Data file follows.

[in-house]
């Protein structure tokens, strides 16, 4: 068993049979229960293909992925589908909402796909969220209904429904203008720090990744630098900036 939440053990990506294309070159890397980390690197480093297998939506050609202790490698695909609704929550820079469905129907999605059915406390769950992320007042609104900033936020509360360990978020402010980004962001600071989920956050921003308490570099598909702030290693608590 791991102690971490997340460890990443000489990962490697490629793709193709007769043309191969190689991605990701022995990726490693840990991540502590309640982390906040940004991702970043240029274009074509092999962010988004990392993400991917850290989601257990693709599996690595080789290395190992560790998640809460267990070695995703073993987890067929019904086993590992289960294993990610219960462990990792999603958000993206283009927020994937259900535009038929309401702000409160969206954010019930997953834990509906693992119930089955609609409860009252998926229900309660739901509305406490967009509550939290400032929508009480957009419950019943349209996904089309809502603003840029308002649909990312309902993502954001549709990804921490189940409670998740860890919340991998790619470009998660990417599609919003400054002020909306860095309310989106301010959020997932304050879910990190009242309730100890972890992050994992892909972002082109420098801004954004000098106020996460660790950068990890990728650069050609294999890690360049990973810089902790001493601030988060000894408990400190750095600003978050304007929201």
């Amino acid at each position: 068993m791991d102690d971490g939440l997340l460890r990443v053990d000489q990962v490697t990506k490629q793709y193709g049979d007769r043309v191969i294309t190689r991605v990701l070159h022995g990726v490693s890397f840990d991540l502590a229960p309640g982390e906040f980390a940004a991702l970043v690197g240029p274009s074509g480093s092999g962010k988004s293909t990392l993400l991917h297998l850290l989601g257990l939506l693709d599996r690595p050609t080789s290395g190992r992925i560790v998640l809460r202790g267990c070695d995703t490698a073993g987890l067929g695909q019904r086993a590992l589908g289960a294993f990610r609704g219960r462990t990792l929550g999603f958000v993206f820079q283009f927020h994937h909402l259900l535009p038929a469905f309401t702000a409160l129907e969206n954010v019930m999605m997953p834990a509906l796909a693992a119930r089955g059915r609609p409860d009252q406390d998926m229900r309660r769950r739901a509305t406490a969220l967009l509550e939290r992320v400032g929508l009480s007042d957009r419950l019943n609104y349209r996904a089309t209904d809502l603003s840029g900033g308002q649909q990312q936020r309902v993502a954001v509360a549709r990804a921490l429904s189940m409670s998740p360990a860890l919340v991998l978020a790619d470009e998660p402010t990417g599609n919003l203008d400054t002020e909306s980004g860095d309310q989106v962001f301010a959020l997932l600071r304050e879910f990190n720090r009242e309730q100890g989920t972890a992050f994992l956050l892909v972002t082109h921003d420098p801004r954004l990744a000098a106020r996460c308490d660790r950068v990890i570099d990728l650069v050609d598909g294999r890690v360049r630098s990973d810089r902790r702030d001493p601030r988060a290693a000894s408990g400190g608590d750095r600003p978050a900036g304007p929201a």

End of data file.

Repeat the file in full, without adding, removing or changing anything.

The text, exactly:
[in-house]
């Protein structure tokens, strides 16, 4: 068993049979229960293909992925589908909402796909969220209904429904203008720090990744630098900036 939440053990990506294309070159890397980390690197480093297998939506050609202790490698695909609704929550820079469905129907999605059915406390769950992320007042609104900033936020509360360990978020402010980004962001600071989920956050921003308490570099598909702030290693608590 791991102690971490997340460890990443000489990962490697490629793709193709007769043309191969190689991605990701022995990726490693840990991540502590309640982390906040940004991702970043240029274009074509092999962010988004990392993400991917850290989601257990693709599996690595080789290395190992560790998640809460267990070695995703073993987890067929019904086993590992289960294993990610219960462990990792999603958000993206283009927020994937259900535009038929309401702000409160969206954010019930997953834990509906693992119930089955609609409860009252998926229900309660739901509305406490967009509550939290400032929508009480957009419950019943349209996904089309809502603003840029308002649909990312309902993502954001549709990804921490189940409670998740860890919340991998790619470009998660990417599609919003400054002020909306860095309310989106301010959020997932304050879910990190009242309730100890972890992050994992892909972002082109420098801004954004000098106020996460660790950068990890990728650069050609294999890690360049990973810089902790001493601030988060000894408990400190750095600003978050304007929201």
């Amino acid at each position: 068993m791991d102690d971490g939440l997340l460890r990443v053990d000489q990962v490697t990506k490629q793709y193709g049979d007769r043309v191969i294309t190689r991605v990701l070159h022995g990726v490693s890397f840990d991540l502590a229960p309640g982390e906040f980390a940004a991702l970043v690197g240029p274009s074509g480093s092999g962010k988004s293909t990392l993400l991917h297998l850290l989601g257990l939506l693709d599996r690595p050609t080789s290395g190992r992925i560790v998640l809460r202790g267990c070695d995703t490698a073993g987890l067929g695909q019904r086993a590992l589908g289960a294993f990610r609704g219960r462990t990792l929550g999603f958000v993206f820079q283009f927020h994937h909402l259900l535009p038929a469905f309401t702000a409160l129907e969206n954010v019930m999605m997953p834990a509906l796909a693992a119930r089955g059915r609609p409860d009252q406390d998926m229900r309660r769950r739901a509305t406490a969220l967009l509550e939290r992320v400032g929508l009480s007042d957009r419950l019943n609104y349209r996904a089309t209904d809502l603003s840029g900033g308002q649909q990312q936020r309902v993502a954001v509360a549709r990804a921490l429904s189940m409670s998740p360990a860890l919340v991998l978020a790619d470009e998660p402010t990417g599609n919003l203008d400054t002020e909306s980004g860095d309310q989106v962001f301010a959020l997932l600071r304050e879910f990190n720090r009242e309730q100890g989920t972890a992050f994992l956050l892909v972002t082109h921003d420098p801004r954004l990744a000098a106020r996460c308490d660790r950068v990890i570099d990728l650069v050609d598909g294999r890690v360049r630098s990973d810089r902790r702030d001493p601030r988060a290693a000894s408990g400190g608590d750095r600003p978050a900036g304007p929201a």